that PbS QDs exhibit higher EF than that of MAPbI3 (Fig. 6b) [48]. Therefore, the interlayer of PbS QDs can facilitate the separation of photo-generated electron-hole pairs, and ultimately improve the device performance. For the sake of identifying the crystal structures of PSK films, XRD analysis is employed and the results are shown in Fig. 7. The main peaks centered at 14.0°, 28.4° and 31.9° can be well assigned to the (110), (220) and (310) planes of tetragonal MAPbI3 [25,39]. Moreover, in comparison with the pristine films, owing to the better surface morphology shown in Figs. 3–4, the intensities of the first three peaks is markedly enhanced for the films covered with PbS QDs, illustrating the superior crystallinity of MAPbI3, which would be beneficial for the charge generation [49,50]. The strongest intensities of the first three peaks are achieved when the dispersion concentration of PbS QDs increases to 1.0 mg mL−1 (P1.0). However, a further increase of concentration inflicts the drop of peak intensity for P1.5 film because the excessive substitution of I− by S2− distorts the crystal structure of MAPbI3, which will inhibit the merging of grains, and thus impede 38

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work puts forward a simple yet efficient method for fabricating highefficiency PSCs with the aid of quantum dots.

improvement of Voc, PCE of devices is significantly enhanced. What is more, the champion device with P1.0 PSK film delivers a PCE of 19.24%, with Voc of 1.14 V, short-current density (Jsc) of 23.17 mA cm−2 and fill factor (FF) of 72.83%, which exhibits a remarkable increase of PCE by 10% in contrast with that of the pristine one (17.46%). In fact, the notably improved Voc is mainly attributed to the following two reasons: one is that the PbS QDs interlayer can effectively promote the hole diffusion and retard the interfacial recombination between PSK layer and HTL; the other is that the homogeneous active layer with larger grains and less pinholes obtained by the incorporation of PbS QDs can obviously reduce the trapping states in PSK film and generate more electron-hole pairs under illumination. In accordance with the slightly improved Jsc in J-V measurement, IPCE for P1.0 sample shows a small increment compared to the pristine one, and the integrated current densities (Jcal) for P1.0 (22.56 mA cm−2) and pristine sample (21.61 mA cm−2) based on the IPCE curves match well with the J-V curves (Fig. 9b) [44]. In addition, for pristine and P1.0, the hysteresis of the PSC with best performance are investigated by the reverse-forward J-V curves (Fig. 9c–d). Hysteresis index (HI) of the device is defined by HI = (PCERev − PCEFw) / PCERev, where PCERev and PCEFw represent PCE of reverse scan and forward scan, respectively [53]. Similarly, with the covering of PbS QDs, the HI decreases from 25% (PCEFw = 13.10% and PCERev = 17.46%) for pristine device to 16% (PCEFw = 16.19% and PCERev = 19.24%) for P1.0, which is owing to the strong GB passivation in PSK film and valid interfacial recombination retardation between PSK layer and HTL [54–56]. To examine the reproducibility of our PSCs, the photovoltaic metrics of 40 individual devices of each type are tested and summarized in Fig. 10. The relatively narrow distribution of photovoltaic parameters illustrates the good reproducibility of P1.0 devices [57]. Nyquist plots of the four devices without bias voltage are presented in Fig. 11, all of which show a clear semicircle in the low frequency region. And the inset shows the equivalent circuit, where Rs and Rrec stand for series resistance and recombination resistance, respectively [58]. In view of the same structure of our devices, the difference of Rrec comes from the change of interfacial recombination of photo-injected electrons with holes between PSK layer and HTL owing to the introduction of PbS QDs interlayer. On the basis of equivalent circuit, the Rrec of each device is obtained from the fitted impedance spectra, where the PSCs with PbS QDs (132, 188 and 149 kΩ for P0.5, P1.0 and P1.5) have larger Rrec values in contrast with the pristine PSCs (94 kΩ). The remarkable enhancement of Rrec corroborates the retardation of interfacial recombination, and the main factor is the improved interfacial contact and facile carrier transport between PSK layer and HTL. However, it should be noted that the higher concentration of PbS QDs (1.5 mg mL−1) leads to the decrease of Rrec, indicating the hindrance of hole transfer, which is originated from the aggregation of inordinate PbS QDs and their long-chain ligands. Overall, proper concentration of PbS QDs plays a significant role in smoothing the surface of PSK film and accelerating the carrier transfer from PSK layer to HTL.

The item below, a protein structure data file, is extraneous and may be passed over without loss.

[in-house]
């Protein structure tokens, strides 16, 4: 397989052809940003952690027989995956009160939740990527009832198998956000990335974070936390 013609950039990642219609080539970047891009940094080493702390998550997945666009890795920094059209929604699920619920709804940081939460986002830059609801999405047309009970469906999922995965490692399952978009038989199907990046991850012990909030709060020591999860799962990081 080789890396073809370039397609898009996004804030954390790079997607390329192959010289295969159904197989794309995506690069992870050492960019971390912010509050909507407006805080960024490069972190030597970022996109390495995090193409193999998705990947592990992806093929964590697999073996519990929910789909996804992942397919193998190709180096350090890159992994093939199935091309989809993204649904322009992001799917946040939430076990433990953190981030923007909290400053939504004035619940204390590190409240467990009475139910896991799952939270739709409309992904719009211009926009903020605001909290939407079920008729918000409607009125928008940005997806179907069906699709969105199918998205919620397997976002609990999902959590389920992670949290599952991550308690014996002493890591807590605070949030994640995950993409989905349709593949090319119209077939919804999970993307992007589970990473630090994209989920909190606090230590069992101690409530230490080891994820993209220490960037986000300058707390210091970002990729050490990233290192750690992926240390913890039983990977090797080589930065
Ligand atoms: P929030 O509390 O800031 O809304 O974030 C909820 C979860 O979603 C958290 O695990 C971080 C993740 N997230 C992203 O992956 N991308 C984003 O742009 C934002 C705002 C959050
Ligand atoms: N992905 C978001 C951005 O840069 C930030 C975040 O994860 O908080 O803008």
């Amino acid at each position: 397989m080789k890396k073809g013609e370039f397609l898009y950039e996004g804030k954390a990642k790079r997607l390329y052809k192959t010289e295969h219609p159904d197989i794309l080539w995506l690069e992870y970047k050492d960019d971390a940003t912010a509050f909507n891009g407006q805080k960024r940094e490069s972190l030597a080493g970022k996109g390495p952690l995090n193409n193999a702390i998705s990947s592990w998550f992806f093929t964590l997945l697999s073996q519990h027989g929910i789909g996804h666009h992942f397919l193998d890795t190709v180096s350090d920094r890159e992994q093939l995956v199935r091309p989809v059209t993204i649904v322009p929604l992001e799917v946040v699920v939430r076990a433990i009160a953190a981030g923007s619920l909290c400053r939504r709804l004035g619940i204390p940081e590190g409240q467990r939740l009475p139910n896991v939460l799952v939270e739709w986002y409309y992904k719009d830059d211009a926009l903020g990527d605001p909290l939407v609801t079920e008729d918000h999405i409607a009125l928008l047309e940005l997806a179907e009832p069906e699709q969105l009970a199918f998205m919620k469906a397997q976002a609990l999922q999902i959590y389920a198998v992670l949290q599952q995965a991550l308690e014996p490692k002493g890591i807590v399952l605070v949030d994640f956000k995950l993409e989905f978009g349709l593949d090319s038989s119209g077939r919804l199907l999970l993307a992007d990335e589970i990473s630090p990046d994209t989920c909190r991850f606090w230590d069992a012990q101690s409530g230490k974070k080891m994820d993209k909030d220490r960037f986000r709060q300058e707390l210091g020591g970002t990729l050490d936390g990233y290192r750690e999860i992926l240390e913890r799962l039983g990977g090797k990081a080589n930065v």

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4. Conclusion In summary, by introducing the PbS QDs interlayer between the PSK and Spiro-OMeTAD layer via spin-coating, we propose and verify a practical and feasible way to fabricate PSCs with high efficiency. The addition of PbS QDs significantly enhances the light absorption of PSK films. Moreover, PbS QDs interlayer also contributes to the larger recombination resistance and faster carrier transport. Integrating all these merits, the PSC with the 1.0 mg mL−1 PbS QDs dispersion shows impressive PCE of 19.24% in comparison with the PCE of 17.46% for the pristine one. Such enhancement of photovoltaic parameters is mainly accredited to two reasons: one is the better band alignment of PSC caused by PbS QDs with proper bandgap; the other is the homogenous PSK film with smooth surface and great crystallinity of MAPbI3. This 39